The platform will make the presentation available to a large number of backers via the internet. There are hundreds of platforms available to project initiators. Some of the larger platforms are Kickstarter, Indiegogo, Crowdfunder, RocketHub, Crowdrise, and appbackr. Due diligence on the part of the project initiator is necessary to find the platform  most suited to particular project and avoid scams or other issues.


Backers can make a pledge using a credit card. If the campaign meets the funding requirement by the deadline, funds are released to the project. The funds are typically held and then released to the project or returned to the backers by a company such as Paypal or Amazon Payments. The release of funds can be based on an All or Nothing (AoN) or Keep it All (KiA) method.  If the AoN method is used, then funds are released only if the funding goal is met. If the KiA method is used, then funds are released at the deadline and the project initiator is responsible for deciding whether to use or return the funds.


The platform will typically receive 3 to 5% of funds. The company holding and paying out the funds will typically charge 3 to 5% of the funds.

Third-Party Settlement Organizations (TPSOs)

A third-party settlement organization, such as Paypal or Amazon Payments, is required to issue Form 1099-K,Payment Card and Third-Party Network Transactions, to the recipient of the funds if the gross amount of  total reportable payment transactions exceeds $20,000 and the number of transactions exceeds 200.

Crowdfunding Projects

Crowdfunding for gaming, music and movie projects have raised some of the largest amounts of funding. High tech projects are also very common. Some examples include the Pebble E-Paper Watch, Formlabs 3D Printer, and Oculus Rift. The Tile app for finding lost items received support from crowdfunding. The ALS Ice Bucket challenge is an example of a recent campaign to raise money for a cause. Numerous campaigns have successfully raised money for individuals afflicted with diseases, accidents, and other misfortunes.



Projects commonly operate on either a donations or equity/debt model.

Donation model. Typically, the reward that a backer receives is below the value of the contribution. The reward can be as little as an on-line thank you, or a nominal item such as a coffee mug or t-shirt, or something more valuable such as a first run item of the product. Often times, the reward will increase with the amount contributed.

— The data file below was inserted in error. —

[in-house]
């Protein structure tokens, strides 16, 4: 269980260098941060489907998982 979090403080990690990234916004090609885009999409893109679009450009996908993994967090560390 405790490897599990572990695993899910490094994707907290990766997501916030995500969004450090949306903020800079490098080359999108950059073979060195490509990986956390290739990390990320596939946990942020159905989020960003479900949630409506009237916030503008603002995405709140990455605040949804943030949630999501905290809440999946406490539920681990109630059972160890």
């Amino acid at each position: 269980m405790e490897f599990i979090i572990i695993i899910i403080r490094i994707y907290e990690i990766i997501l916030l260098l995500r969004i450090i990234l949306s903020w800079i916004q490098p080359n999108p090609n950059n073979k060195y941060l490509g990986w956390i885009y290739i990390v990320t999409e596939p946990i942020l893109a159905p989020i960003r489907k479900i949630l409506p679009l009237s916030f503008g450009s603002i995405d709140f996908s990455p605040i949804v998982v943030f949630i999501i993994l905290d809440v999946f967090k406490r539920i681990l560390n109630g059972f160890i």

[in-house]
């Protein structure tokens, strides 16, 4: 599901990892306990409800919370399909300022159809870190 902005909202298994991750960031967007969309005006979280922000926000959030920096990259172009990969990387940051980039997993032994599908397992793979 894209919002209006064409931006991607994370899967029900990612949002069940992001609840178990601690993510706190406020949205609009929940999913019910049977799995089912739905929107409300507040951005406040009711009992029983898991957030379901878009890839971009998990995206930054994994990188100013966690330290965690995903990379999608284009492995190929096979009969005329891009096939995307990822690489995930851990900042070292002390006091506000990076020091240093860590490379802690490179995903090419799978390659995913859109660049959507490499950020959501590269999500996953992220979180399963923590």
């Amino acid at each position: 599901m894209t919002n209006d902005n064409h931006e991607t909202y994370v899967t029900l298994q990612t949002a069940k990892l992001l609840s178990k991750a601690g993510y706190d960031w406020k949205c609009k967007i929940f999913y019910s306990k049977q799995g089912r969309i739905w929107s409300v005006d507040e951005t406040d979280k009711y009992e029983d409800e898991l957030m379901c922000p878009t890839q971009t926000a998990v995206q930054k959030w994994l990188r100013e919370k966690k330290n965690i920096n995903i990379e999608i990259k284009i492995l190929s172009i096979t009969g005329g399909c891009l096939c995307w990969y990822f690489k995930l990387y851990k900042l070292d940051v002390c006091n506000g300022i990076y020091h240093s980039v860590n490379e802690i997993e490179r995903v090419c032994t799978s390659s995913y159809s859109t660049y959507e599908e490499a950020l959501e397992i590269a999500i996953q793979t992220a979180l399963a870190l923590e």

Equity/Debt model. The equity or debt model offers the backer a financial stake in the company. In the case of a project using an equity campaign, the backer will receive ownership interest in the company.


Tax Issues

Tax issues for project creators. Some of the potential issues include determination of taxable income, self-employment tax, state and local income taxes, and excise taxes. The timing of income and matching of expenses may be particularly important. If the business receives funding late in the year, the project creator may face unexpectedly large tax liabilities. If the creator has other sources of income, the additional income from crowdfunding may be taxed in a higher bracket. State sales taxes can be very complex depending on the state, type of business, and location of the backers.

Tax issues for backers. Some of the potential issues relate to the deductibility of donations, gift tax returns, capital gains/losses, loans/interest, and use tax.

Other issues. The use of crowdfunding raises several issues for a business or service project initiator. The use of the internet for fund raising creates intellectual property risks. The idea can be copied. The project initiator may soon face management, legal and accounting issues that they may not have anticipated.